Collaboration elements make unified communication solutions more effective
Unified communication (UC) tools have been making it easier for people to get in touch with each other for years, but newer UC technologies that incorporate collaboration elements are enabling even more substantive business outcomes. As companies become familiar with UC, focus is shifting toward unified communications and collaboration (UC&C), industry analyst Dave Michels wrote in a recent column for UCStrategies.
Michels explained that the term UC is more tied to technologies, while collaboration includes the outcomes they enable. In the past, real-time collaboration was possible over distances with voice telephony. Today, collaboration involves UC technologies such as instant messaging, video, email, texting, social media. However, true collaboration extends beyond these technologies to focus on approaches to working together. With an increasingly distributed workforce, it takes more than basic UC tools to keep a remote workforce as productive as one operating out of a central office.
“Few us have all the answers,” Michel wrote. “We live in a highly complex environment and all these experts around the office filled in some gaps. This had to be recreated for virtual teams for intentional and even accidental collaboration. While we greatly appreciate our newly found flexibility and portability, it can’t come at the cost of productivity.”
Enter collaboration technologies
To help workers track their remote colleagues down and collaborate in real time, today’s leading UC solutions include tools such as document sharing, presence and conferencing that improve synchronization. Collaboration and conferencing is the fastest-growing segment of the UC market, with a projected 17 percent compound annual growth rate through 2016, according to a 2012 study from communications research firm COMMfusion. The study noted that UC&C products are helping the overall UC market become more mainstream by leveraging cloud computing solutions to deliver a more complete feature set to users.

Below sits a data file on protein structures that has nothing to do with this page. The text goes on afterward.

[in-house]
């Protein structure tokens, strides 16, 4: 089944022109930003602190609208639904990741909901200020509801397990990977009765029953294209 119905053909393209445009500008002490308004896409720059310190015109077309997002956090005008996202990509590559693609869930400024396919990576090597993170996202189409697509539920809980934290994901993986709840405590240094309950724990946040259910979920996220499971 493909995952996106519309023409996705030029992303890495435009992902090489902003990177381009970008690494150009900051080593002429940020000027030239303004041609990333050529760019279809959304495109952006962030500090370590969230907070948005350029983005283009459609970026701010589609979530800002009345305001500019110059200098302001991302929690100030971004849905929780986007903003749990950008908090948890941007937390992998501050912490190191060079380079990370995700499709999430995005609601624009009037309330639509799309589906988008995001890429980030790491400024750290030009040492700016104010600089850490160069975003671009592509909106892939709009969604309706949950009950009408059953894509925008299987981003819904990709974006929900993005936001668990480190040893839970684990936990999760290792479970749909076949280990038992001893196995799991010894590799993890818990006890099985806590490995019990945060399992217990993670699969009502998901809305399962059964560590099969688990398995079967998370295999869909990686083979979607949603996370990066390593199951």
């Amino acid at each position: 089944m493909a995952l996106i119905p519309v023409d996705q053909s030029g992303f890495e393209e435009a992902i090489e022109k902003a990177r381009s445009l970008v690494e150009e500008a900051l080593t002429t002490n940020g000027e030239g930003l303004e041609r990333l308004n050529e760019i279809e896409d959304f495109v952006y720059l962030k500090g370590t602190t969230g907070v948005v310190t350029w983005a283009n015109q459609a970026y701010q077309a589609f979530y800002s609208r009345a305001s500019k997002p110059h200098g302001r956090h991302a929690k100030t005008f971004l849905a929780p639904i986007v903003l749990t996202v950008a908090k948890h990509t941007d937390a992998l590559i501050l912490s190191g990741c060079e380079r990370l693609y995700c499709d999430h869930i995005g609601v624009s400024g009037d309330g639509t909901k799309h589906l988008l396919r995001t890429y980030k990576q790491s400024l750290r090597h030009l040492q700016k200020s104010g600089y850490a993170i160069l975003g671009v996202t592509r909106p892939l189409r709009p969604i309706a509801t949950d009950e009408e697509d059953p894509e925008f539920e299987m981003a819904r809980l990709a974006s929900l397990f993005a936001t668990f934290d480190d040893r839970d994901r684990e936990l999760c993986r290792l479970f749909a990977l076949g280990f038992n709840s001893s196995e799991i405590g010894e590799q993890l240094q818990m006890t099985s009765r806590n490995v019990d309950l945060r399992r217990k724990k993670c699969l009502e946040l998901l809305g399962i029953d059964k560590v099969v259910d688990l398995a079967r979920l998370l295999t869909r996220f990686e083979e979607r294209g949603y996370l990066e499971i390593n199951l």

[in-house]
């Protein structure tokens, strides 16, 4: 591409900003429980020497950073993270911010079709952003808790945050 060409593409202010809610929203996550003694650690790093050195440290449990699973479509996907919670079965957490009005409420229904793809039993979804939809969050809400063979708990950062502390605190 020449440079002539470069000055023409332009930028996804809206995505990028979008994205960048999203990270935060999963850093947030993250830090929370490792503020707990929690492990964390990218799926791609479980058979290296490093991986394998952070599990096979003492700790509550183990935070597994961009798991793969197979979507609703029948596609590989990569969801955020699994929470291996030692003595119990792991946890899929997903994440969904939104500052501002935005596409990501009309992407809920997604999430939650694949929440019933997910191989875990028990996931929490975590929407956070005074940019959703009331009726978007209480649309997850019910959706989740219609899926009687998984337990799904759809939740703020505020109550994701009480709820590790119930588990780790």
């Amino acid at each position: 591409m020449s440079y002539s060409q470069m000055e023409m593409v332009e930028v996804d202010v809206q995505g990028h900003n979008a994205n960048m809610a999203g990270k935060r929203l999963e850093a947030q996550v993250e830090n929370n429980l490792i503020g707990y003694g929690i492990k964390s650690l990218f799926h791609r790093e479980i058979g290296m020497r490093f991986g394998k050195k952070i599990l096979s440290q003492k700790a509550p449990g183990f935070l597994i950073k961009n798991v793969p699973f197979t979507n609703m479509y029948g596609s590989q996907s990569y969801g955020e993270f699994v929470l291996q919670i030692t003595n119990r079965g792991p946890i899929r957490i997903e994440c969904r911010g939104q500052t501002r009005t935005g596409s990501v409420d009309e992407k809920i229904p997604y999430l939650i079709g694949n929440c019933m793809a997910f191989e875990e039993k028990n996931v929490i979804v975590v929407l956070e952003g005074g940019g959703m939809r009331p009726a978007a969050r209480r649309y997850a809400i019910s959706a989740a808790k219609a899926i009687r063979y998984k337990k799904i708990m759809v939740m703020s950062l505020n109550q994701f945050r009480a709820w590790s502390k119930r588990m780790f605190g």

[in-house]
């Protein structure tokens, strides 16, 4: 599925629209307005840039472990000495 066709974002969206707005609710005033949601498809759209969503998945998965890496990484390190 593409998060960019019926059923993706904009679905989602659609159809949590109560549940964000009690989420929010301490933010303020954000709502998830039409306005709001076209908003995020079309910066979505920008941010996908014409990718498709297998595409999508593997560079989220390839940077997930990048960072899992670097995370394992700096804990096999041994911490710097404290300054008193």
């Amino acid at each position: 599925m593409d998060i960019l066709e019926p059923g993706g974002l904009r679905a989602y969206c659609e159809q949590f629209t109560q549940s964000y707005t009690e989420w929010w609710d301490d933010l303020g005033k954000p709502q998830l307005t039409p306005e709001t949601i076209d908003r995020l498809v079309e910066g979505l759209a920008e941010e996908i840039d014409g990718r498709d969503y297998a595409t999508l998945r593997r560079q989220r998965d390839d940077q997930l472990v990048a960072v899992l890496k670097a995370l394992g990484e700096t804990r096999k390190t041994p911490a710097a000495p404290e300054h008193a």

These features have proven particularly useful as devices such as smartphones and tablets have made the work environment more mobile and tracking down colleagues has become more challenging, Michel noted. Yet technology is only one part of the overall equation. To enable true collaboration that drives business outcomes, organizations need to adopt a mindset that values the kinds of improvements UC&C brings. Rather than paying lip service to technologies such as conferencing, companies should work to embed them in their daily operations. This approach is what is needed with the current mobile workforce.
“Collaboration is not a natural act – especially virtual collaboration,” Michel wrote. “It requires individuals and a culture willing to work together toward common goals – technology can foster, but not instigate. Collaboration is a commitment to productivity and innovation in a modern distributed environment. UC is a means, and along with the right culture it can result [in] collaboration. And when great minds work together, the outcome can be some great things.”
As companies look to adopt UC solutions, they need to take a holistic approach that focuses on the value of collaboration. By developing a partnership with a managed IT services firm, businesses can constantly improve their ability to embed collaboration tools in daily work flows and empower their workers regardless of location.